This was right about the time I noticed my first critical error. My hometown of Minoc, while stunningly beautiful, was the only city in Britannia without a magic shop.
A quick conversation with some fellow adventurers pointed me to nearby Vesper, a grand city of connected islands that supposedly had the goods I sought. Vesper appeared to be only a short run to the south, and without enough money to purchase a loyal steed, I'd have to leg it there. I tossed the gold coins and journal into my bank box and set out on my first adventure.
Approaching the Minoc city limits, I happened upon a cave wherein a bald, shirtless man was busy slamming the ground with a pickaxe. I watched for a moment as he stashed the recovered ore into the bag of a nearby pack mule.
The man paused his digging, shooting me a nervous look.
"Are you mining?" he asked after a moment, breaking the ice.
"No," I assured him, proudly announcing my unsolicited-yet-noble aspirations. "I'm adventuring to Vesper!"
After another long silence the man spoke again.
"Be careful," he said. "PKs."
Resuming his work once more, the miner hefted the pickaxe into the air, bringing it down into the dirt with a thud.
I didn't know what PKs were, but I also didn't want to come off like a total idiot by asking. Exiting the cave—and the protection of the town's royal guards—I crossed a bridge and found myself alone in the middle of the wilderness. As if my nerves weren't shaky enough, the sun went down, casting the forest ahead into darkness. I took a deep breath and started running.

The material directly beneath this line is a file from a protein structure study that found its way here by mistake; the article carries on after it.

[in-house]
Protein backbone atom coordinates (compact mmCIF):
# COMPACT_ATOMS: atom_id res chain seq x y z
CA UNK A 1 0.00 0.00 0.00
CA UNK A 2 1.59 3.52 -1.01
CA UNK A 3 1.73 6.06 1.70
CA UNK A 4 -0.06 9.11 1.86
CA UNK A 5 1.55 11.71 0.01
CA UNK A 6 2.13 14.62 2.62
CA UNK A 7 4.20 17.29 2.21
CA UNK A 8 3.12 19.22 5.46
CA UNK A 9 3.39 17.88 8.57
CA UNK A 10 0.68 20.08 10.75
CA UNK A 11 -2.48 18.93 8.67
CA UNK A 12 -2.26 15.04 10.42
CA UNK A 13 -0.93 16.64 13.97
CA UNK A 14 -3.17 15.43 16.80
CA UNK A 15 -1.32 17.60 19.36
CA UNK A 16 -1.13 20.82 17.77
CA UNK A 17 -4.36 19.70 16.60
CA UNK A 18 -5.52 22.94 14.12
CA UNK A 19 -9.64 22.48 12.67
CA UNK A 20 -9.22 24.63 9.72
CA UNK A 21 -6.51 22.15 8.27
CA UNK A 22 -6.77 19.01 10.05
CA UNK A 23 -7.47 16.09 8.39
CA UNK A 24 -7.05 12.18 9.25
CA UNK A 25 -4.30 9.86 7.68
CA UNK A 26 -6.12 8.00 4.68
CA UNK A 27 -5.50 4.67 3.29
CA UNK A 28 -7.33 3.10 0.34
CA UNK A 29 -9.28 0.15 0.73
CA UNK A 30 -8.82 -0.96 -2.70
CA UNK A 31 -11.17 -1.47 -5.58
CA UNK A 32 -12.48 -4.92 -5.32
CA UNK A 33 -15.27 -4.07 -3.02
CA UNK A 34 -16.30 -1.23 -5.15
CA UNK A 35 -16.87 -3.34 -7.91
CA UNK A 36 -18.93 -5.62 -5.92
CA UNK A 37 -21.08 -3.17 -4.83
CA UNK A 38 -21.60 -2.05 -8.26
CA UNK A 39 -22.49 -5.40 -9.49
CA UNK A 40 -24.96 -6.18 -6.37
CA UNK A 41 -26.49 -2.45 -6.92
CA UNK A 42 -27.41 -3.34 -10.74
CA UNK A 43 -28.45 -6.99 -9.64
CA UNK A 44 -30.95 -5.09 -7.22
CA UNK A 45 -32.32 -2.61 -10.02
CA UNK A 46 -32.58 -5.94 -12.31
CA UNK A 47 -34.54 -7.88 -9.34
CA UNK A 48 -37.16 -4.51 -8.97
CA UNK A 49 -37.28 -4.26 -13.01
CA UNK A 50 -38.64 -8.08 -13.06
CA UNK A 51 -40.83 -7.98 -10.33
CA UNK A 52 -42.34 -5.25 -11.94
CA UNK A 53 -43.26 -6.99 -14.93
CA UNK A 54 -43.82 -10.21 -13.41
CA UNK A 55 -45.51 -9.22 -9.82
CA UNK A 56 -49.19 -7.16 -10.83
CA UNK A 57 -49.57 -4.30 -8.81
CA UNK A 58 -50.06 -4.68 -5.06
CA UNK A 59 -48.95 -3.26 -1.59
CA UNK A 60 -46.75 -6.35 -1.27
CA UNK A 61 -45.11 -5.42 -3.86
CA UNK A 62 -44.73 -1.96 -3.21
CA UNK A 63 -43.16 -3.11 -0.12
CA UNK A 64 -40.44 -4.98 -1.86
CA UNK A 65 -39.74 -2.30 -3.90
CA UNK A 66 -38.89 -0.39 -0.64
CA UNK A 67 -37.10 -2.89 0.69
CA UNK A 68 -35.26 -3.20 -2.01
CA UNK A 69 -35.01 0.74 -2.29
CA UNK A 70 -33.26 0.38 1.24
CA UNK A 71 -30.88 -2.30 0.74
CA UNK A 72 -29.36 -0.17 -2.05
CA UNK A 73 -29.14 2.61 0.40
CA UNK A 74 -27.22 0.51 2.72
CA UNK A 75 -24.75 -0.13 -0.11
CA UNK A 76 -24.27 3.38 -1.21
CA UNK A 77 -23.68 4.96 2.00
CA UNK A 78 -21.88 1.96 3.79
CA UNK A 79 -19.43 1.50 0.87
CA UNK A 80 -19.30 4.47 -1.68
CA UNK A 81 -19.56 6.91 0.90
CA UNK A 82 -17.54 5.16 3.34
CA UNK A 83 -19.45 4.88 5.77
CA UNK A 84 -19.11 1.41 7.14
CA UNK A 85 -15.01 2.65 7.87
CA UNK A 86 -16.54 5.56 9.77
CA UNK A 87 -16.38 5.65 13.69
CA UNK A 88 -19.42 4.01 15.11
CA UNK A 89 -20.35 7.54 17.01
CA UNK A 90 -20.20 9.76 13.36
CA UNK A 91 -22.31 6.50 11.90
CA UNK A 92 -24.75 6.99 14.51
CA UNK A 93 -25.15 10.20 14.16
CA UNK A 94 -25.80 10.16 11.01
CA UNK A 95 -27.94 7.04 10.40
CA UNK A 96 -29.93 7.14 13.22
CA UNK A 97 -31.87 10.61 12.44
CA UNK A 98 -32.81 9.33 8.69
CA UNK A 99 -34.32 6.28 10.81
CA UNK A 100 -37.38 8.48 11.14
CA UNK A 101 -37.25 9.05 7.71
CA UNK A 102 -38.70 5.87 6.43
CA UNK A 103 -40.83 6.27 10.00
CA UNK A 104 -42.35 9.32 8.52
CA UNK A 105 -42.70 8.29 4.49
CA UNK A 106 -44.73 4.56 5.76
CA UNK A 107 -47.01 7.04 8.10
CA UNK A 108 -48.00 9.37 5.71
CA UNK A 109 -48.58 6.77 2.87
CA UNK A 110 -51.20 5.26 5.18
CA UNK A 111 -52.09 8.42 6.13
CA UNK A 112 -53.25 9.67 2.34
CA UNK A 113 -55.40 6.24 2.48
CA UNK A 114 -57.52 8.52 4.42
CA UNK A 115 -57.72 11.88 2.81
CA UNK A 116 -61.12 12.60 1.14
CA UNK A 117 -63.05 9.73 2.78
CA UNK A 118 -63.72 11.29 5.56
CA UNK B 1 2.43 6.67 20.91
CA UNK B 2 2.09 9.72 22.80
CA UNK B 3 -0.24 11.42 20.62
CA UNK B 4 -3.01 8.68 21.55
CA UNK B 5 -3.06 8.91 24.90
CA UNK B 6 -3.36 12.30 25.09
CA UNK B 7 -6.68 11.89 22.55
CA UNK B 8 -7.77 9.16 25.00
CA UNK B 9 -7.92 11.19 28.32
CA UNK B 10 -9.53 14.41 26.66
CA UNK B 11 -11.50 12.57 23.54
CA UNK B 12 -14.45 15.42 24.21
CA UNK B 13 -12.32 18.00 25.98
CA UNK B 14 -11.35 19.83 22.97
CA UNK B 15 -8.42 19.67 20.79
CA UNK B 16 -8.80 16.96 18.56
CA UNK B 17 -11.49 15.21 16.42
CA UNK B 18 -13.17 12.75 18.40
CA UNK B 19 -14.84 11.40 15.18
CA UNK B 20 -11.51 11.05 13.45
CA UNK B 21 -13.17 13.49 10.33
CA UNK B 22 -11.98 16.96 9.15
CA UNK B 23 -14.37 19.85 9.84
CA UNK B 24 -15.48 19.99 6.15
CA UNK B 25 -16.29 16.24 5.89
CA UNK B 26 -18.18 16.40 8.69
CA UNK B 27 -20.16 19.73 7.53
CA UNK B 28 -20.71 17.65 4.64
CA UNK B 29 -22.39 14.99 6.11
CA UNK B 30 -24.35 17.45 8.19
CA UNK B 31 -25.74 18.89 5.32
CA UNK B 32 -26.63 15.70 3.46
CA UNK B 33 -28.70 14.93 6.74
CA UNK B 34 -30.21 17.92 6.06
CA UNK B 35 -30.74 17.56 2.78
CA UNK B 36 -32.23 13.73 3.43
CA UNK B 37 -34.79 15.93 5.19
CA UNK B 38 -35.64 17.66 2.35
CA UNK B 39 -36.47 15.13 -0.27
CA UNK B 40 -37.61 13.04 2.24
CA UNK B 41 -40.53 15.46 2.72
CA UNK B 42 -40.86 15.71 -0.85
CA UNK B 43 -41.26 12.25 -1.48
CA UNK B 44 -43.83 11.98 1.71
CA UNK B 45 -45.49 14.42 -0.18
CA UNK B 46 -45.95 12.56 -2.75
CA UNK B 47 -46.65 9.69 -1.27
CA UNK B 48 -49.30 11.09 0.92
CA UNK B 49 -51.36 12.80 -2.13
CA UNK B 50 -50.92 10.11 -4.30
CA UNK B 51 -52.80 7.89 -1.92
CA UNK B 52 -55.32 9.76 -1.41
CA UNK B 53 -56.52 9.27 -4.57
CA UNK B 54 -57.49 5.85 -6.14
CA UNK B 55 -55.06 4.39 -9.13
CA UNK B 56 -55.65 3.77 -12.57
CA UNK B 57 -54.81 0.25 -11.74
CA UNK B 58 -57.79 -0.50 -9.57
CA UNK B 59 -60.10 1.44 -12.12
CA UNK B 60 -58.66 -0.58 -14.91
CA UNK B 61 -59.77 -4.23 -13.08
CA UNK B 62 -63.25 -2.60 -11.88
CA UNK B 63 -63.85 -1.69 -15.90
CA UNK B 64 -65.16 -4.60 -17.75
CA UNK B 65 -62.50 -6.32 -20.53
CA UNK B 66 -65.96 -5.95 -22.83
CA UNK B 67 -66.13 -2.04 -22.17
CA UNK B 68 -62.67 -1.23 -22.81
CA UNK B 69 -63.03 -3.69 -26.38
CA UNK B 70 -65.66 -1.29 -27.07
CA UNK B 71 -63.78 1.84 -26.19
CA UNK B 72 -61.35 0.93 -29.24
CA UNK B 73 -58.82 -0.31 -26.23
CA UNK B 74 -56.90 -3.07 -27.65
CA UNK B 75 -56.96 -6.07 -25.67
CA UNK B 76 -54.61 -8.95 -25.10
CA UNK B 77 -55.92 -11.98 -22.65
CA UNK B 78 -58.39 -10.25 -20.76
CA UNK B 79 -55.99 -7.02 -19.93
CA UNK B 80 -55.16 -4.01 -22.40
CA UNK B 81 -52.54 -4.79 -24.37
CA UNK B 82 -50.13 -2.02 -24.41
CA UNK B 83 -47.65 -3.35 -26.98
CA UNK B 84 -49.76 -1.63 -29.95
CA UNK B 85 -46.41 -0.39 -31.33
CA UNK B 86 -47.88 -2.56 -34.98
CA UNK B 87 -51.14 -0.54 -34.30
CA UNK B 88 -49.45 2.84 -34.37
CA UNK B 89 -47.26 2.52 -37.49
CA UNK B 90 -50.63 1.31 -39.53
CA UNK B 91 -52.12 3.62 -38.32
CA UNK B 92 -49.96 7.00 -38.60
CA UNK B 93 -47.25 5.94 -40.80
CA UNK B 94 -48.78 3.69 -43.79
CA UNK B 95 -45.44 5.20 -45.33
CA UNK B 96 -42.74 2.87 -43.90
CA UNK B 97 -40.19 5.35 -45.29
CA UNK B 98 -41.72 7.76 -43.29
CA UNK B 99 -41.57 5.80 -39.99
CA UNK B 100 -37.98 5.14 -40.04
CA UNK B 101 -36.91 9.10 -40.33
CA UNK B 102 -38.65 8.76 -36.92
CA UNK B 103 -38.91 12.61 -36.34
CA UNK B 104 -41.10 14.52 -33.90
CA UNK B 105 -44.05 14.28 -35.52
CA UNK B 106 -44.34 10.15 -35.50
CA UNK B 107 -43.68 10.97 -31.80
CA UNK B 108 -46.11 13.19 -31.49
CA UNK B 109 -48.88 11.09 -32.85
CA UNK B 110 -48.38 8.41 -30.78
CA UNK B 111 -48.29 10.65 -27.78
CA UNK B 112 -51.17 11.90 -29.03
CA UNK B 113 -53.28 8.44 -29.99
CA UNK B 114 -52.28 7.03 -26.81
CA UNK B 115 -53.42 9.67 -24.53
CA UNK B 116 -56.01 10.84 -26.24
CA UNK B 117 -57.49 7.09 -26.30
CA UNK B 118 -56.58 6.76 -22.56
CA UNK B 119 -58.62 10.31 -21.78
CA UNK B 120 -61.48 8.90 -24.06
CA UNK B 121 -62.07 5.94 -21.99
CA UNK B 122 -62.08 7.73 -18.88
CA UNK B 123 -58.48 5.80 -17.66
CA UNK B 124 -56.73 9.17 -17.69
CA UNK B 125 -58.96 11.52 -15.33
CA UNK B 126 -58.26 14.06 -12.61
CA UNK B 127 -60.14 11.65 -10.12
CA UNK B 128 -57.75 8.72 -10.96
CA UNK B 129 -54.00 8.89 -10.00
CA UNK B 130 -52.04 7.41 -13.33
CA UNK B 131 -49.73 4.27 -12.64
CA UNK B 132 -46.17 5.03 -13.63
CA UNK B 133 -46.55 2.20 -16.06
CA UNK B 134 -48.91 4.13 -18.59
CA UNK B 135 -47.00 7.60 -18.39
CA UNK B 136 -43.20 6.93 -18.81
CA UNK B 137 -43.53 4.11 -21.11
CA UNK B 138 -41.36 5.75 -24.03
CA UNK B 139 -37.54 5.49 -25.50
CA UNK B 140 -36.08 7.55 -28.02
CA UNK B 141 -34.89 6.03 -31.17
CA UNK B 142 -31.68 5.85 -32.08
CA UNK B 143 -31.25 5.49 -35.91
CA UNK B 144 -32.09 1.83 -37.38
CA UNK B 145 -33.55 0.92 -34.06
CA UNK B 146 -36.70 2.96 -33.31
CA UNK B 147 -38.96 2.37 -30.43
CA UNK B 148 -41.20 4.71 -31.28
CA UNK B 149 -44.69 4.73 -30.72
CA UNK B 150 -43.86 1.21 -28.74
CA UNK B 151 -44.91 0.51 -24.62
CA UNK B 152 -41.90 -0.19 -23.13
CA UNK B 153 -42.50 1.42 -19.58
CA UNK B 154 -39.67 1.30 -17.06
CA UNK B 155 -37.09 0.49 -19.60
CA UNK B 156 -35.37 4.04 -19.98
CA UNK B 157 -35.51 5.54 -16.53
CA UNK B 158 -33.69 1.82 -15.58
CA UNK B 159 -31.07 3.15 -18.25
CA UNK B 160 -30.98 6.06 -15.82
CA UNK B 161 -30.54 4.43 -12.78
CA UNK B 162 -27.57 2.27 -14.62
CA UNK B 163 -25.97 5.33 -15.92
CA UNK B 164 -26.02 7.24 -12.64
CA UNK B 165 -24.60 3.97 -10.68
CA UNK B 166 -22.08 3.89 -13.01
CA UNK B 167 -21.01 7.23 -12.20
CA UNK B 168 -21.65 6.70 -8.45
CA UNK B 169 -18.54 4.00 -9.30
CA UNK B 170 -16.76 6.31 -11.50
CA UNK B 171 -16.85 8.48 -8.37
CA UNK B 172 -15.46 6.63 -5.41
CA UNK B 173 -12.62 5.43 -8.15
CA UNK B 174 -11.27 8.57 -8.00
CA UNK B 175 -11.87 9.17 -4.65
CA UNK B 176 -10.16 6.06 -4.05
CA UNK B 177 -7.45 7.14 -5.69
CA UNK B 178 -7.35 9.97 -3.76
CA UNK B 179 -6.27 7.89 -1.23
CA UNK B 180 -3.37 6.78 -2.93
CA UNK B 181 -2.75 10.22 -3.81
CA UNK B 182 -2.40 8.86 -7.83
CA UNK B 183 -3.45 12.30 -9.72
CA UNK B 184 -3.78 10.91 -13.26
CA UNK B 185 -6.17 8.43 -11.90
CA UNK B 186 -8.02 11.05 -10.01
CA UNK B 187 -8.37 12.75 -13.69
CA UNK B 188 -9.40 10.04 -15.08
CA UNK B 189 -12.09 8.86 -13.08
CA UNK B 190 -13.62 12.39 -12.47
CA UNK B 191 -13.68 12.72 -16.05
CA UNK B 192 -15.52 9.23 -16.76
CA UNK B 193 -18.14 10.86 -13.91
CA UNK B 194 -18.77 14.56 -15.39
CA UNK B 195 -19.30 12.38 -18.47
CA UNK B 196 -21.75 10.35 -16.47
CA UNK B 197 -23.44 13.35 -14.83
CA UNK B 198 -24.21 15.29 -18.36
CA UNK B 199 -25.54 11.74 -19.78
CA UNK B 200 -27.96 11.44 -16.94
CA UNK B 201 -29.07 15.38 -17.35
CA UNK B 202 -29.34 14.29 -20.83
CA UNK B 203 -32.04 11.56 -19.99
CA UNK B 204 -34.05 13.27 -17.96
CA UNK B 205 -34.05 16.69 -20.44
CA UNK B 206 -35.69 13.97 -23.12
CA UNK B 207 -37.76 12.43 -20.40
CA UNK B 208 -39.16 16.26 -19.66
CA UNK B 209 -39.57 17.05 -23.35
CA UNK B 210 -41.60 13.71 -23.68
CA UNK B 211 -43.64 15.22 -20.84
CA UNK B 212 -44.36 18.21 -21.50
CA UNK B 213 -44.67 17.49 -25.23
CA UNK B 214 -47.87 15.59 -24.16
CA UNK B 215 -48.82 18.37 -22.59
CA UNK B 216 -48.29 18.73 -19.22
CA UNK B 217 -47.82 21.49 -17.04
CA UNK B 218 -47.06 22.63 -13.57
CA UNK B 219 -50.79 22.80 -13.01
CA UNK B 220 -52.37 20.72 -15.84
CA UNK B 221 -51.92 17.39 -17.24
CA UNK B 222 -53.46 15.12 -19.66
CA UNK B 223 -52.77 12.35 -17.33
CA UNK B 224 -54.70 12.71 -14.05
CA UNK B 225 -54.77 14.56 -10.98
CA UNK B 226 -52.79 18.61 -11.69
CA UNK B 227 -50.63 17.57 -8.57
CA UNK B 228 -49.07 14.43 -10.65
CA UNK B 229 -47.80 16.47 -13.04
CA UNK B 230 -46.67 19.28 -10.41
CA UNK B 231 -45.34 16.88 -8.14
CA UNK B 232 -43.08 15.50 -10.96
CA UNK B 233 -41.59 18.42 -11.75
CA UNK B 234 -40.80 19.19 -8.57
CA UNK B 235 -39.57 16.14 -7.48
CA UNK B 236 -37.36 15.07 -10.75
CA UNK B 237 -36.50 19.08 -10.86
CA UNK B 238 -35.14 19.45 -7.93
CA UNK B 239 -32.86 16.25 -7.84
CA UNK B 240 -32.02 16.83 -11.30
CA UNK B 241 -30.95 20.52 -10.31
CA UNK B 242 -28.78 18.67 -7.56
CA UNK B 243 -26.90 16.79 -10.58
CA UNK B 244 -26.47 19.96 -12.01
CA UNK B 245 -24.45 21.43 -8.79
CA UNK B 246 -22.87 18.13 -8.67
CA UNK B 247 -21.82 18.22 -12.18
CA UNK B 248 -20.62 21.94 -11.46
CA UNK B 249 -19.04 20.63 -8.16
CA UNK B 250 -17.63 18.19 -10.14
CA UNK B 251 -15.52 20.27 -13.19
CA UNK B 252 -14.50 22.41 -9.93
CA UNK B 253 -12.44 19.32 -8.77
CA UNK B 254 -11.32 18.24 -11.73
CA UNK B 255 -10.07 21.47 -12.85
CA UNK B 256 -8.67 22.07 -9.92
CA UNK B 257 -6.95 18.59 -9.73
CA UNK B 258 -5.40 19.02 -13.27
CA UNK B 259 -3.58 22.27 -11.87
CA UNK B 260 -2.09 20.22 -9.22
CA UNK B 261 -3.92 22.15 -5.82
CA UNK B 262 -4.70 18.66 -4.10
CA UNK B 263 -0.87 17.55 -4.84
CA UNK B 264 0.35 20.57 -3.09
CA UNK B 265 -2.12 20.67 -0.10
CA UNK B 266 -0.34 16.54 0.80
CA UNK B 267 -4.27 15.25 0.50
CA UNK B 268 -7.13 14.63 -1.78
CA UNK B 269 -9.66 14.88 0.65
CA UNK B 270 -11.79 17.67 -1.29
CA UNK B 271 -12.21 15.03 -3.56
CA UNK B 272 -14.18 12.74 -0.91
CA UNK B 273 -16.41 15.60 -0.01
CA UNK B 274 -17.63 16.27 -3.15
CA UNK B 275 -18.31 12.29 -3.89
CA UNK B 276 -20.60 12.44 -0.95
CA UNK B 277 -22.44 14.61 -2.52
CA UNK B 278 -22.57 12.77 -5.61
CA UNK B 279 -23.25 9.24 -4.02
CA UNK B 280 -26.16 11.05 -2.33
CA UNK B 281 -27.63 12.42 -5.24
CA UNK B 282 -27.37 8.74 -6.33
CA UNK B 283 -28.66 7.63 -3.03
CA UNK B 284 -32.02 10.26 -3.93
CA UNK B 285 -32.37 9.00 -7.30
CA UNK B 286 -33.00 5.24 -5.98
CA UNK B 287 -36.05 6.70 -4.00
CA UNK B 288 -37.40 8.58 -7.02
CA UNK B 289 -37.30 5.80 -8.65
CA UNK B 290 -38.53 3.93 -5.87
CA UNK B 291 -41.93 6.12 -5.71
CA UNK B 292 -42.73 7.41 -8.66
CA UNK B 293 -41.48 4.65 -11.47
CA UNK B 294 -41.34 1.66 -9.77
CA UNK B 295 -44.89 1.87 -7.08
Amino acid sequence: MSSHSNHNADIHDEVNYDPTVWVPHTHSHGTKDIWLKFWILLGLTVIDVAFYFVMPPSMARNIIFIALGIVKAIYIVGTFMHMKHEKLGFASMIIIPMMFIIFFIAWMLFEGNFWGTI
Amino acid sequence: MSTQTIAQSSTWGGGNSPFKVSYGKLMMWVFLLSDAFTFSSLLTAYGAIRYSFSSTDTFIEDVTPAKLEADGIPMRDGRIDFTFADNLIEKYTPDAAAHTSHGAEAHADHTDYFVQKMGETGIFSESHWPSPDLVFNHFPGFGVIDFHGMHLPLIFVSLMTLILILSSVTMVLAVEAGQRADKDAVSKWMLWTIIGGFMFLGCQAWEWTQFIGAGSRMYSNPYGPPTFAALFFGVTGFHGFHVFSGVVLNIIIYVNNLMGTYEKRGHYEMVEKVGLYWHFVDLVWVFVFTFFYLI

A glance at my map proved I was making good time to Vesper, but my hackles rose when I heard footsteps moving quickly in my direction. Stopping in the middle of the road, I made an attempt to arm my knife. But before I could wrestle the thing into my sweaty palm, a man on a horse appeared from a dense copse of trees. His dark hair was pulled back in a tight ponytail and his body was covered by a dark gray (and completely unflattering) robe. He nudged his black stallion closer before coming to a stop in front of me. I looked at him, and he at me.
Because first impressions are everything, I greeted him the best way I knew how.
"Hi," I told him, "I'm headed to Vesper."
In response, the man uttered the words, "Corp Por." Still naïve to Britannia and its customs, I naturally assumed he was saluting me in a foreign tongue.
A wave of energy flowed from the mounted man's hands, gliding through the air toward me. Still having trouble equipping my dagger, and unable to defend myself, my world went dark. Much later, I'd find out the words he uttered were the magical incantation for the offensive spell commonly known as an "energy bolt."
Live and learn, I guess.